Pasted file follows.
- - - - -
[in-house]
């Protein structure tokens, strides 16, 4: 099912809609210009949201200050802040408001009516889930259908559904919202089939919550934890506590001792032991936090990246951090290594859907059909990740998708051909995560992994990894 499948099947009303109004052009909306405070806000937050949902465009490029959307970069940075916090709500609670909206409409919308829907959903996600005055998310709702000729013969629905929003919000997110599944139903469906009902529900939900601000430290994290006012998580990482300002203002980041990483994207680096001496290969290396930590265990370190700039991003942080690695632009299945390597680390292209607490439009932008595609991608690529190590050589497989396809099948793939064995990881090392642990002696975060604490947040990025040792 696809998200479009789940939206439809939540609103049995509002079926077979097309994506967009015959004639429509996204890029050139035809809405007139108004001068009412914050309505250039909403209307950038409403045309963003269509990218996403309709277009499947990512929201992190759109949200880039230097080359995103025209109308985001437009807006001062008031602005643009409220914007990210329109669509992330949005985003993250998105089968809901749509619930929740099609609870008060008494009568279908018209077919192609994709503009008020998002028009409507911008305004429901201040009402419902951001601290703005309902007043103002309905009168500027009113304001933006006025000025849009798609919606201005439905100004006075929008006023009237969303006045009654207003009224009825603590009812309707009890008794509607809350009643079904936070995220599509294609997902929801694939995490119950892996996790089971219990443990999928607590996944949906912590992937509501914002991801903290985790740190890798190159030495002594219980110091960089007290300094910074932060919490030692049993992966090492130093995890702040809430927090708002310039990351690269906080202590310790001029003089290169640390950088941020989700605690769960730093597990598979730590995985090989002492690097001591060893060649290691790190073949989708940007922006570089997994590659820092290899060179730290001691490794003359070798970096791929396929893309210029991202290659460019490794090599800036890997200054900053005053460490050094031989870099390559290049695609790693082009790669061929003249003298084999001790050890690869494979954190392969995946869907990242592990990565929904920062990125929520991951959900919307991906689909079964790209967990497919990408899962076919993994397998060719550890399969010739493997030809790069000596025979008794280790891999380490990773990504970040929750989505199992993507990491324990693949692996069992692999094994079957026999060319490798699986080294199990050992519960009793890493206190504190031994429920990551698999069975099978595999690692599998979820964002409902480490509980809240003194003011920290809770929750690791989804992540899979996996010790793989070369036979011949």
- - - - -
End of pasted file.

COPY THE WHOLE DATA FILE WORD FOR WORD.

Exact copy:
[in-house]
């Protein structure tokens, strides 16, 4: 099912809609210009949201200050802040408001009516889930259908559904919202089939919550934890506590001792032991936090990246951090290594859907059909990740998708051909995560992994990894 499948099947009303109004052009909306405070806000937050949902465009490029959307970069940075916090709500609670909206409409919308829907959903996600005055998310709702000729013969629905929003919000997110599944139903469906009902529900939900601000430290994290006012998580990482300002203002980041990483994207680096001496290969290396930590265990370190700039991003942080690695632009299945390597680390292209607490439009932008595609991608690529190590050589497989396809099948793939064995990881090392642990002696975060604490947040990025040792 696809998200479009789940939206439809939540609103049995509002079926077979097309994506967009015959004639429509996204890029050139035809809405007139108004001068009412914050309505250039909403209307950038409403045309963003269509990218996403309709277009499947990512929201992190759109949200880039230097080359995103025209109308985001437009807006001062008031602005643009409220914007990210329109669509992330949005985003993250998105089968809901749509619930929740099609609870008060008494009568279908018209077919192609994709503009008020998002028009409507911008305004429901201040009402419902951001601290703005309902007043103002309905009168500027009113304001933006006025000025849009798609919606201005439905100004006075929008006023009237969303006045009654207003009224009825603590009812309707009890008794509607809350009643079904936070995220599509294609997902929801694939995490119950892996996790089971219990443990999928607590996944949906912590992937509501914002991801903290985790740190890798190159030495002594219980110091960089007290300094910074932060919490030692049993992966090492130093995890702040809430927090708002310039990351690269906080202590310790001029003089290169640390950088941020989700605690769960730093597990598979730590995985090989002492690097001591060893060649290691790190073949989708940007922006570089997994590659820092290899060179730290001691490794003359070798970096791929396929893309210029991202290659460019490794090599800036890997200054900053005053460490050094031989870099390559290049695609790693082009790669061929003249003298084999001790050890690869494979954190392969995946869907990242592990990565929904920062990125929520991951959900919307991906689909079964790209967990497919990408899962076919993994397998060719550890399969010739493997030809790069000596025979008794280790891999380490990773990504970040929750989505199992993507990491324990693949692996069992692999094994079957026999060319490798699986080294199990050992519960009793890493206190504190031994429920990551698999069975099978595999690692599998979820964002409902480490509980809240003194003011920290809770929750690791989804992540899979996996010790793989070369036979011949």